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Feb 20, 2024

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Poland: Prime Champion of Free Ukraine

By Robert Strybel
Warsaw Correspondent

WARSAW–Poland’s leadership had long been vigorously urging the West to take a hard line on Moscow, calling for painful, far-reaching economic sanctions. Polish President Andrzej Duda and Prime Minister Mateusz Morawiecki for months had been in the forefront of leaders lobbying for unified support for beleaguered Ukraine. They stepped up their campaign after Russian dictator Putin recognized the “independence” of two pro-Russian breakaway “people’s republics,” illegally set up on Ukrainian soil. Soon thereafter, Putin sent in Russian troops which he referred to as “peacekeepers.” They were ostensibly deployed to protect the Russians living there against Ukrainian forces allegedly threatening them with “genocide.”

In Poland and throughout the West, the general view was that Putin would focus on taking over the two-thirds of eastern Ukraine’s Donetsk and Luhansk regions still outside the two quasi-republics. Most everyone was therefore surprised when before daybreak Russian troops moved in on Ukraine from three sides, shelling not only military infrastructure but even housing developments. Putin called the invasion “a special military operation” whose purpose was to “de-militarize and de-Nazify” Ukraine. He threatened anyone who tried to stop him with an immediate response more severe than anything ever seen to date.

On the eve of the invasion, Duda was meeting with the presidents of Ukraine and Lithuania on ways to forestall the anticipated aggression. Back home, the Polish government had just launched a Homeland Defense Act which included doubling the Polish army’s troop strength to 300,000 and further upgrading its defensive hardware. The Polish Foreign Ministry has called on Poles in the Ukraine to return home, but the Polish diplomatic mission would remain there as long as possible.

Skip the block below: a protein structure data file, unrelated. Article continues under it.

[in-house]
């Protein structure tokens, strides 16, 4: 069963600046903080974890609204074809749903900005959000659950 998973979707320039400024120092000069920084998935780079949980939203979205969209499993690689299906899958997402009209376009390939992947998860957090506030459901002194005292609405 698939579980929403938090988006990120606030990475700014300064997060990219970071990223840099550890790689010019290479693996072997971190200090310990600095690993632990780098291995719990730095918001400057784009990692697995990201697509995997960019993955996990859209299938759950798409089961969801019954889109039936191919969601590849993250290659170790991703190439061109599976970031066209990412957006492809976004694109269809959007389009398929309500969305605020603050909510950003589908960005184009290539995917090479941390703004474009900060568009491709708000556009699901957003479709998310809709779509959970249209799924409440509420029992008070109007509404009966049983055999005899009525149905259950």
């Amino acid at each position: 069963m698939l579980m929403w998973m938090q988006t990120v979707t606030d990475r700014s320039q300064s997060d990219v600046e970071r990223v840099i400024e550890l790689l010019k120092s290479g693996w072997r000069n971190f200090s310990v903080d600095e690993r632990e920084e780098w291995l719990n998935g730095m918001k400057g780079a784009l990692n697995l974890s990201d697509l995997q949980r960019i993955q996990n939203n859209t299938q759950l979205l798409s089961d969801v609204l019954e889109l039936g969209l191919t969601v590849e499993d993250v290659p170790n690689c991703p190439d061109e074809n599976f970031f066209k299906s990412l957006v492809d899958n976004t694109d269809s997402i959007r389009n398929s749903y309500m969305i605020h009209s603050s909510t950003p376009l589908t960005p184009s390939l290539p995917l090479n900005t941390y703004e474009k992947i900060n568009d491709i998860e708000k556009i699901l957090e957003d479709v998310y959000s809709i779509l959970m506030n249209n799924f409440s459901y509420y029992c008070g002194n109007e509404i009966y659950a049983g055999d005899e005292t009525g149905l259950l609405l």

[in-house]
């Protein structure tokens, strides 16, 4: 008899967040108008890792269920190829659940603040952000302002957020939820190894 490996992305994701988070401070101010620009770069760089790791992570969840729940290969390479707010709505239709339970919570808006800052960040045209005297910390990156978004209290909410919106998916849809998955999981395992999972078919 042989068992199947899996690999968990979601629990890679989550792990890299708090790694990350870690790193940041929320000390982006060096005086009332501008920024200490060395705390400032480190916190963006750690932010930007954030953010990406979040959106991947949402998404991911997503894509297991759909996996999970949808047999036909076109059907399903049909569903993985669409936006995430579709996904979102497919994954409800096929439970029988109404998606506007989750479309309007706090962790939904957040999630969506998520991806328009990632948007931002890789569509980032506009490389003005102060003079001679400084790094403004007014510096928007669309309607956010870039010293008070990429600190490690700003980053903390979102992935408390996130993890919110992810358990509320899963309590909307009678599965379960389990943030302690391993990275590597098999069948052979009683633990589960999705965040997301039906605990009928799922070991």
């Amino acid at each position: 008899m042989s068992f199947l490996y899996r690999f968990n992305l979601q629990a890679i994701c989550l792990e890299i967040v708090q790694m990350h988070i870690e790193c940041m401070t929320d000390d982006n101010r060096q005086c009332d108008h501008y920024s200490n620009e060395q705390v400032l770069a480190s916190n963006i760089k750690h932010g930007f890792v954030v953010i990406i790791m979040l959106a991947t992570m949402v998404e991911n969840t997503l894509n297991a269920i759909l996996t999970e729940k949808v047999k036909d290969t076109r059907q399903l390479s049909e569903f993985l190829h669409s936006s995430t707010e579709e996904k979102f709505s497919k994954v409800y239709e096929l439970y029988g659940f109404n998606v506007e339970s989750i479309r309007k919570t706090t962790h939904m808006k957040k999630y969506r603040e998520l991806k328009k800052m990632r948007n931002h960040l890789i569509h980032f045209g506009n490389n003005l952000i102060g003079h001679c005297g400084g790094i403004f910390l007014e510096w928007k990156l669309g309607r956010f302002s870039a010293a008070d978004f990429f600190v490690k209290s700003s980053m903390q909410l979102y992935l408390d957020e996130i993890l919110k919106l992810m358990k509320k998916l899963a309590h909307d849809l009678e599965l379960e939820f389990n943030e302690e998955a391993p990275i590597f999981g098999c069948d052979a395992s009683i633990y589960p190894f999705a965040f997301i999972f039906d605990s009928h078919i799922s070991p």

Along the Ukrainian border, Poland has set up centers to accommodate Ukrainians fleeing the war. Successive planeloads of crack US combat troops have been arriving in Poland to reinforce NATO’s eastern flank. America’s new ambassador to Poland, Mark Brzeziński, has reassured Poles they are safe under NATO’s core principle: an attack on one member is an attack on the entire alliance. But Both President Joe Biden and NATO chief Jens Stoltenberg have ruled out sending their forces in to reinforce beleaguered Ukraine.

With the unpredictable Putin at the helm, the outcome of the hostilities are difficult to foresee. The West is developing more potent sanctions than ever before, but so far those imposed after his 2014 annexation of Crimea did not really phase the Kremlin chief.  Recently he signed an anti-Western pact with China to create a ”new world order.” His faithful team of sanction-busters has been hard at work seeking out new markets including India, Brazil and Africa to offset any losses. Cyber-attacks on government accounts and infrastructure in Ukraine and elsewhere continue apace, although proving their Russian origin is not easy.

Putin’s arch-enemies are the US, NATO, the European Union and the West in general which, parroting Ronald Reagan’s nickname for Soviet Russia, he calls the “Evil Empire.” In his view, it was the West that has turned Ukraine into an hostile “anti-Russia” and is pumping it full of lethal weaponry aimed against his country’s security. The Kremlin-controlled media are depicting the current conflict as an attack by a “fascistic,” Western-backed Ukraine on Russia which is forced to defend itself. Deprived of wider access to alternative news sources, many Russians seem to actually believe that.

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